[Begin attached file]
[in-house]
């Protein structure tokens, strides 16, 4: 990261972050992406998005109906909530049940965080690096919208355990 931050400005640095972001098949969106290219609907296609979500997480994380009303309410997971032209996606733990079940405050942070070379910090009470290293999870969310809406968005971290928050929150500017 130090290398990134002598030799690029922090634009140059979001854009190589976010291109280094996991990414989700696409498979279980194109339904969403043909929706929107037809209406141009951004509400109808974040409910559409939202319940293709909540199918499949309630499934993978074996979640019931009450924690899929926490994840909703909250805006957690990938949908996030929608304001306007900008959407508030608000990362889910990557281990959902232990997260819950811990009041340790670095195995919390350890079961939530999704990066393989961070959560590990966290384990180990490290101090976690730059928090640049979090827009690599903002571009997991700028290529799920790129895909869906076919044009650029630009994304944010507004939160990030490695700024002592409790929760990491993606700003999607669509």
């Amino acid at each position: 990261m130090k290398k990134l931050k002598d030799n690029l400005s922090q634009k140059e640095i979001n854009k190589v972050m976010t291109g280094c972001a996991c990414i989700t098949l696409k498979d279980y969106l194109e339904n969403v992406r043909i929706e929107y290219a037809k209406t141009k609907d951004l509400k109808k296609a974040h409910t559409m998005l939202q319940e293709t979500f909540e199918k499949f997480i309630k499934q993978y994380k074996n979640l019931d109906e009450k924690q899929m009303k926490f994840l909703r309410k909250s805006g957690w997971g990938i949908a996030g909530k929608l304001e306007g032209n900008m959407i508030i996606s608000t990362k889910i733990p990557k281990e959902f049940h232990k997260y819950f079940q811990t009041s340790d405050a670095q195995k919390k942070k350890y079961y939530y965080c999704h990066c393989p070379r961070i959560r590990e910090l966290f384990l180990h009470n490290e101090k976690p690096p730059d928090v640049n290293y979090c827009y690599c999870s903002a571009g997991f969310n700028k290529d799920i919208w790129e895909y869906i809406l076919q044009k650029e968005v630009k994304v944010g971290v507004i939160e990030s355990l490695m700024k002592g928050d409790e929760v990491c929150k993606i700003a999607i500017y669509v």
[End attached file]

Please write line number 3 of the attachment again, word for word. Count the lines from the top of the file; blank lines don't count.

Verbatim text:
């Amino acid at each position: 990261m130090k290398k990134l931050k002598d030799n690029l400005s922090q634009k140059e640095i979001n854009k190589v972050m976010t291109g280094c972001a996991c990414i989700t098949l696409k498979d279980y969106l194109e339904n969403v992406r043909i929706e929107y290219a037809k209406t141009k609907d951004l509400k109808k296609a974040h409910t559409m998005l939202q319940e293709t979500f909540e199918k499949f997480i309630k499934q993978y994380k074996n979640l019931d109906e009450k924690q899929m009303k926490f994840l909703r309410k909250s805006g957690w997971g990938i949908a996030g909530k929608l304001e306007g032209n900008m959407i508030i996606s608000t990362k889910i733990p990557k281990e959902f049940h232990k997260y819950f079940q811990t009041s340790d405050a670095q195995k919390k942070k350890y079961y939530y965080c999704h990066c393989p070379r961070i959560r590990e910090l966290f384990l180990h009470n490290e101090k976690p690096p730059d928090v640049n290293y979090c827009y690599c999870s903002a571009g997991f969310n700028k290529d799920i919208w790129e895909y869906i809406l076919q044009k650029e968005v630009k994304v944010g971290v507004i939160e990030s355990l490695m700024k002592g928050d409790e929760v990491c929150k993606i700003a999607i500017y669509v």